Adding to the animosity, the California Legislature and some Golden State cities don’t even allow publicly funded travel to Texas. Some Californians who have made the trip have had to seek exemptions by arguing the travel is in their jurisdiction’s best interest.
“When best practices are happening somewhere, don’t worry about what state they’re in,” said state Sen. Dave Cortese, a Silicon Valley Democrat. “I have no problem looking them right in the eye and saying, ‘I don’t like where you’re going in terms of reproductive rights. I don’t like where you’re going in terms of your stubbornness on mass shootings and gun safety. But I do like what you’re doing on the housing front and I’d like to replicate some of that.”
Attitudes on homelessness also differ widely between the two states. Earlier this year, 70% of Californians said homelessness is a “big problem” in their part of the state, according to a Public Policy Institute of California poll. That’s up from 63% in 2019. By contrast, just 3% of Texans polled in 2020 said homelessness was the most important issue facing their state, according to the nonprofit Texas Lyceum.
The three Texas cities getting the most attention from California – Houston, Austin and San Antonio – are blue islands in a red state. Houston, a bustling metropolis of 2.3 million people, is Texas’ largest city. Austin, the state’s capital and a mecca for artists, students and foodies, is famously quirky – and urges everyone to “keep Austin weird.” San Antonio lures tourists with the historic Alamo mission and picturesque, restaurant-lined river walk.
Cortese, who recently called for an audit of California’s homelessness spending, tried to bring a version of the Austin tiny home village to Santa Clara County while serving as a county supervisor several years ago, but the idea never got off the ground.
He and others in California argue what the Golden State is doing so far isn’t working, even though Newsom poured nearly $21 billion into housing and homelessness since he took office and vowed the issue is a top priority.
“I don’t want to see any more people die in the streets and call that compassion,” Newsom said last year.
His administration is well aware of the buzz around the Texas programs. Hafsa Kaka, the governor’s new senior adviser on homelessness, said Newsom’s policies compare well against the Texas sites.
Houston, Austin and San Antonio employ the same “housing first” approach that California has used for years, she said.
“While Austin built 350 small homes, we are putting 1,200 across the state, including 500 in Los Angeles,” she said in an emailed statement sent on behalf of Newsom’s office. “California continues to make unprecedented investments into housing and homelessness, which includes shelter and wrap-around supportive services, cleaning up encampments, and creating more housing. The state has invested more to increase housing supply than ever before in our history while holding local governments accountable.”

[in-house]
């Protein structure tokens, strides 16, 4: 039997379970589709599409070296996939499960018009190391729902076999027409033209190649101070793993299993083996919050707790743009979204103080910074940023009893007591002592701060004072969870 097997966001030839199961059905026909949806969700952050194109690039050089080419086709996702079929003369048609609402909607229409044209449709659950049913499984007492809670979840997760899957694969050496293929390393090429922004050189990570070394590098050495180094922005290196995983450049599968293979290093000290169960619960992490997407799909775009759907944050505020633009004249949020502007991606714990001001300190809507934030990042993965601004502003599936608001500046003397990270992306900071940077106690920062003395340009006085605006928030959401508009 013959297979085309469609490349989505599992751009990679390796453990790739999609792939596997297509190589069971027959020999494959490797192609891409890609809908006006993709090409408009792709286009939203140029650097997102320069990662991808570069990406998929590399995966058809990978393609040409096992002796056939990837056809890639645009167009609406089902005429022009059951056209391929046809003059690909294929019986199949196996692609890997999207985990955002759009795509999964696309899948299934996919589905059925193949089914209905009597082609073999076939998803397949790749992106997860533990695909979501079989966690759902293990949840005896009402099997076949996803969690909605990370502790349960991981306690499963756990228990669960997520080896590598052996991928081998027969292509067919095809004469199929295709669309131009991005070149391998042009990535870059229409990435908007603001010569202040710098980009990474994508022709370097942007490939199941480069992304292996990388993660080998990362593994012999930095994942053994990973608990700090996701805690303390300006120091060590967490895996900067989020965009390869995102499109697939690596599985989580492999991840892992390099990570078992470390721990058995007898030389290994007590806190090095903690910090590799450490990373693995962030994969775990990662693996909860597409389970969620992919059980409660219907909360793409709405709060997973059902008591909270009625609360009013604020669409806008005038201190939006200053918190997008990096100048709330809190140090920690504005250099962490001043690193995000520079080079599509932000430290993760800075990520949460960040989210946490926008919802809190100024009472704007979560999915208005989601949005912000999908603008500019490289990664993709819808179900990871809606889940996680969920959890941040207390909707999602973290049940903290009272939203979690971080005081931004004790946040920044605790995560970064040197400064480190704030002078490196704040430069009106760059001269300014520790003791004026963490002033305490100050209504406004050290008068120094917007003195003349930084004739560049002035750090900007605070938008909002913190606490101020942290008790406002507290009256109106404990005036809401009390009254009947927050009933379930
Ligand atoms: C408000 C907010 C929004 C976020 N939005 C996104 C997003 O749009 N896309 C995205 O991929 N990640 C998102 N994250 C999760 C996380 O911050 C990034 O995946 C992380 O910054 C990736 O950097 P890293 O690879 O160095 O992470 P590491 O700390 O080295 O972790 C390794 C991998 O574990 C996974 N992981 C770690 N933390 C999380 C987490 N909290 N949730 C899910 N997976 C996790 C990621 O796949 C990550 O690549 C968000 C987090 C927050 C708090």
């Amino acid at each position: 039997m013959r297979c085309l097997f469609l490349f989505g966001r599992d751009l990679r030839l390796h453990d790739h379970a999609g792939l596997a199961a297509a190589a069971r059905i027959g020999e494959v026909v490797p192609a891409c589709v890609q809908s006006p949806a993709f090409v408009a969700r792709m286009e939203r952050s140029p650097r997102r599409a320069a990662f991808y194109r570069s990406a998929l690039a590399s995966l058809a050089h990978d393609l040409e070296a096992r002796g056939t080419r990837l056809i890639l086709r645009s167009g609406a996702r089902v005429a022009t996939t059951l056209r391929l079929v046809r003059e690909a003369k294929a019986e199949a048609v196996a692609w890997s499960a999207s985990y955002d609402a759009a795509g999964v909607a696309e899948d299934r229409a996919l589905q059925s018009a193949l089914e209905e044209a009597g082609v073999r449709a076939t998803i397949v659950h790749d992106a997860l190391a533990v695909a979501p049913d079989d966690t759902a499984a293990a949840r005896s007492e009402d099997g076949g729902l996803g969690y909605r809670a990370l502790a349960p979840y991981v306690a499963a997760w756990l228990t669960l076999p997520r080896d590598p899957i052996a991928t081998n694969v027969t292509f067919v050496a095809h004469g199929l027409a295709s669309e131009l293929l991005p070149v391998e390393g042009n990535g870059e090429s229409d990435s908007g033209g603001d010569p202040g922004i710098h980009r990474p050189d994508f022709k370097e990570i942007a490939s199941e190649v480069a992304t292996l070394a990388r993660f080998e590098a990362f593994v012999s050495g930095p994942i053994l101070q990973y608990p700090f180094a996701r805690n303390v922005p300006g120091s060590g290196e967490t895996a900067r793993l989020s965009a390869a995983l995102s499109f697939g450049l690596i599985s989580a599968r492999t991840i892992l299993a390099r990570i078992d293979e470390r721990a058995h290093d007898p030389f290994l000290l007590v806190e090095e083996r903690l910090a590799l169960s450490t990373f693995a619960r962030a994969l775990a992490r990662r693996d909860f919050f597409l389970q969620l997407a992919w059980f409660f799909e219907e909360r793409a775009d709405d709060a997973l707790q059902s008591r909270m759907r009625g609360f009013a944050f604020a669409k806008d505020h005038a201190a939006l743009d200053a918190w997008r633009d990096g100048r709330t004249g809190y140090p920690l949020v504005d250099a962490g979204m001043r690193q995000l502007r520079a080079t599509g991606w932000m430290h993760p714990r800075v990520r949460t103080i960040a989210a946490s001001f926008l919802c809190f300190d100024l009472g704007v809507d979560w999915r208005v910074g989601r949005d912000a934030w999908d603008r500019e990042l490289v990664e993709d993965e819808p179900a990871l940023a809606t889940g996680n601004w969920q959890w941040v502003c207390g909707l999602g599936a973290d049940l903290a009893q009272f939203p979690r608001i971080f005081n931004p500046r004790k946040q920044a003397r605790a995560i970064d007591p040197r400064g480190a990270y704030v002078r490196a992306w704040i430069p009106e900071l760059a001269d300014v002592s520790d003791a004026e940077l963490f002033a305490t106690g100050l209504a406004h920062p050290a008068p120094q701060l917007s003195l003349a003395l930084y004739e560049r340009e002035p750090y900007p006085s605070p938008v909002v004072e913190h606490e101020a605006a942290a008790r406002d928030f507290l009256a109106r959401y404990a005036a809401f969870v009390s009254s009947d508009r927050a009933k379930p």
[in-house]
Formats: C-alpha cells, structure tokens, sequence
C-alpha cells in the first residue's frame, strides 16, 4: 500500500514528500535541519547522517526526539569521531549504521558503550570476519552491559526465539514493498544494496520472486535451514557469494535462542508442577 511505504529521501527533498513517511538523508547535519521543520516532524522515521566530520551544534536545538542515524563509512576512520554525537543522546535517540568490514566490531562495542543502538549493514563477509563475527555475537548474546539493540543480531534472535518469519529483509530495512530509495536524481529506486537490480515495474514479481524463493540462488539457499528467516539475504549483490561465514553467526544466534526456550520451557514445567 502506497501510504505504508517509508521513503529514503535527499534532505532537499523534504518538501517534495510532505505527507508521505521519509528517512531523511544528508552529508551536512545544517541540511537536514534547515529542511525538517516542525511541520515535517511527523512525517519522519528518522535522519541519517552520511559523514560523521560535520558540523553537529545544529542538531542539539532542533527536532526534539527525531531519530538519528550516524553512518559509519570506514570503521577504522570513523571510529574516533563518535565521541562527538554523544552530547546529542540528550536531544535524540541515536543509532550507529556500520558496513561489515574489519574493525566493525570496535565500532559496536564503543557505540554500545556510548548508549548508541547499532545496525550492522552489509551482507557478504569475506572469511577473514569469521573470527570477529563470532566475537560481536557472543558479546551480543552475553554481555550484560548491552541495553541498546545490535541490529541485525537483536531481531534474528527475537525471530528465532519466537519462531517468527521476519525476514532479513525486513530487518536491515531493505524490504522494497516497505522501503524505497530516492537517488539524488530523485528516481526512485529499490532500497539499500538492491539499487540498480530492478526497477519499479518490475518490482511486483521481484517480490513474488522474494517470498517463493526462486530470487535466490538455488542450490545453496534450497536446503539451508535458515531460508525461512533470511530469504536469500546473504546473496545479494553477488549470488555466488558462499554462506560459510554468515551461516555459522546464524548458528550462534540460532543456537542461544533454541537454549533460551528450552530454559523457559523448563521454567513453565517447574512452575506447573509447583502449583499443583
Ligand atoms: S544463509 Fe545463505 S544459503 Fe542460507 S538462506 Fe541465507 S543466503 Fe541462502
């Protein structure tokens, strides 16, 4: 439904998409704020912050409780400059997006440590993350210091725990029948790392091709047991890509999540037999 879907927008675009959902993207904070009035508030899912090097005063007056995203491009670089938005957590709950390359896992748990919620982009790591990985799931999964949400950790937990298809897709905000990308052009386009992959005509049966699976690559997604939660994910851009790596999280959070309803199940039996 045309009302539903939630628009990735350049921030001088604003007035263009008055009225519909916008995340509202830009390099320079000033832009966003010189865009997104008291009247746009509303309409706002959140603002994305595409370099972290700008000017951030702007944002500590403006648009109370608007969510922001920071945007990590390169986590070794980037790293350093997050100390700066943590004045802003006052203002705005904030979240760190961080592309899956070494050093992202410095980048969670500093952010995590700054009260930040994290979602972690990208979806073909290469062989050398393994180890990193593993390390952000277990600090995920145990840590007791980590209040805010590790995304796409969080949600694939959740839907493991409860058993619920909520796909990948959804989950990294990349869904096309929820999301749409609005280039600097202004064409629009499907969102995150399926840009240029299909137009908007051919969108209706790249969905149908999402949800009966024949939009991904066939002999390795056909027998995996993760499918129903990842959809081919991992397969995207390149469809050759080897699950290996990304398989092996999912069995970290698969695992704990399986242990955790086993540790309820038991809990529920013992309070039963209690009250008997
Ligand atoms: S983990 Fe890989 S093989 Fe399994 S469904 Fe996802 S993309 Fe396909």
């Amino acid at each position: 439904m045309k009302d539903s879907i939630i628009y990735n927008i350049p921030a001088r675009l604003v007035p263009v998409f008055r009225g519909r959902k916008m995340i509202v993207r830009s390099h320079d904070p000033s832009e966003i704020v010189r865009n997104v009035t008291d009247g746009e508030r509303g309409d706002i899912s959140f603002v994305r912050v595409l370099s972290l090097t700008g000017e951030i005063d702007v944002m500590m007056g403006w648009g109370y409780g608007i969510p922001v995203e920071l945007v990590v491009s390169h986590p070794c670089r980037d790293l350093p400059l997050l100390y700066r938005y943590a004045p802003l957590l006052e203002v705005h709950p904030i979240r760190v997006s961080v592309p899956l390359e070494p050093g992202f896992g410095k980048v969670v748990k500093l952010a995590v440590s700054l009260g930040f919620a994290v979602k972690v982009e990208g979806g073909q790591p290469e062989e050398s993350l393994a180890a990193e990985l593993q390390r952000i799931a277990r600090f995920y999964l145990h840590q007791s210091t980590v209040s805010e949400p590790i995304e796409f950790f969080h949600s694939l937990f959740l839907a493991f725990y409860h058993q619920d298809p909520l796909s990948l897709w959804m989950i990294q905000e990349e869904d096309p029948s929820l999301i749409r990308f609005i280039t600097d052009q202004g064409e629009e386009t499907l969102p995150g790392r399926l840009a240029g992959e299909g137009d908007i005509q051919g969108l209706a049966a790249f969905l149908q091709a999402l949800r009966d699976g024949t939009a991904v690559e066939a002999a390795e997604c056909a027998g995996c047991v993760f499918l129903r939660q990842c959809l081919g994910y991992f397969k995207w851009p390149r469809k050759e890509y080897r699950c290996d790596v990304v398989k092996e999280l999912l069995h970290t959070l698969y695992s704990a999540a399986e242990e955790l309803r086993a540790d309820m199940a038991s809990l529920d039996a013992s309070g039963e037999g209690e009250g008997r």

But the difference in outcomes in Texas versus California is unmistakable. The Houston area’s homeless population dropped 57% between 2012 and last year, dipping to 3,124, according to the federally mandated point-in-time count. A New York Times article published last year highlighted the “remarkable progress,” catapulting the city that was already known in wonky homeless policy circles into the national limelight – and catching California’s attention.
Los Angeles County’s homeless population increased 106% over the same period. Sacramento County’s jumped a whopping 230%.
Experts agree the point-in-time counts supplying those numbers — which generally rely on volunteers and outreach workers tallying every homeless person they see over one night — miss portions of the unhoused community. But the counts can be a useful tool to measure the change in a city’s homeless population.
Cheaper rent, more housing
One reason more people find housing in Texas: costs. The median rent for a one-bedroom home in the state was $1,233 in early June, according to Zillow. In California, it was $2,200 – making it harder for people to get and stay housed here.
Land and construction costs are cheaper in Texas, too, and the Lone Star State has fewer regulations that restrict construction. The city of Houston, for example, has no zoning – coupled with a strong mayor who can push projects through – making it easier to build and harder to block housing.
Last year, Texas permitted more than twice as many new homes as California, even though California has about 9 million more residents.
That means even when a California city is doing everything right, it’s still not going to be as successful as its Texas counterpart in reducing homelessness, said Jennifer Loving, CEO of nonprofit Destination: Home in Santa Clara County, who visited Houston in March.